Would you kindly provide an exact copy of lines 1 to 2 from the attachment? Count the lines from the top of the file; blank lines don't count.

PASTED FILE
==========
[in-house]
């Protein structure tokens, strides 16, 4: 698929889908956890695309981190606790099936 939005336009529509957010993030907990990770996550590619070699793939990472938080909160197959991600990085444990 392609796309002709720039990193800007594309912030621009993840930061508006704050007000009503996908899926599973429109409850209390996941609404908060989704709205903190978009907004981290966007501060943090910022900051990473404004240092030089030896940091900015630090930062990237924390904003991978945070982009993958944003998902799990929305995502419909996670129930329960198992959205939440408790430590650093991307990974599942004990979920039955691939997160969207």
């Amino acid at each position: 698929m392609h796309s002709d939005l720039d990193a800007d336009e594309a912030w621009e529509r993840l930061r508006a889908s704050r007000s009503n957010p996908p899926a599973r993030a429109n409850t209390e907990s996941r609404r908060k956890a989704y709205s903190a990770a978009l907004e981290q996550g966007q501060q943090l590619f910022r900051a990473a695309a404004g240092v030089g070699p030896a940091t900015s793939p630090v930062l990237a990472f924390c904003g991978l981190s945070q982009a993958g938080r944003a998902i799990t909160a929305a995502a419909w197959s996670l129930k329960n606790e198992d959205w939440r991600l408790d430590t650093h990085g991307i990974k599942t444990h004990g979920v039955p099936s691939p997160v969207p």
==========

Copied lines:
[in-house]
């Protein structure tokens, strides 16, 4: 698929889908956890695309981190606790099936 939005336009529509957010993030907990990770996550590619070699793939990472938080909160197959991600990085444990 392609796309002709720039990193800007594309912030621009993840930061508006704050007000009503996908899926599973429109409850209390996941609404908060989704709205903190978009907004981290966007501060943090910022900051990473404004240092030089030896940091900015630090930062990237924390904003991978945070982009993958944003998902799990929305995502419909996670129930329960198992959205939440408790430590650093991307990974599942004990979920039955691939997160969207």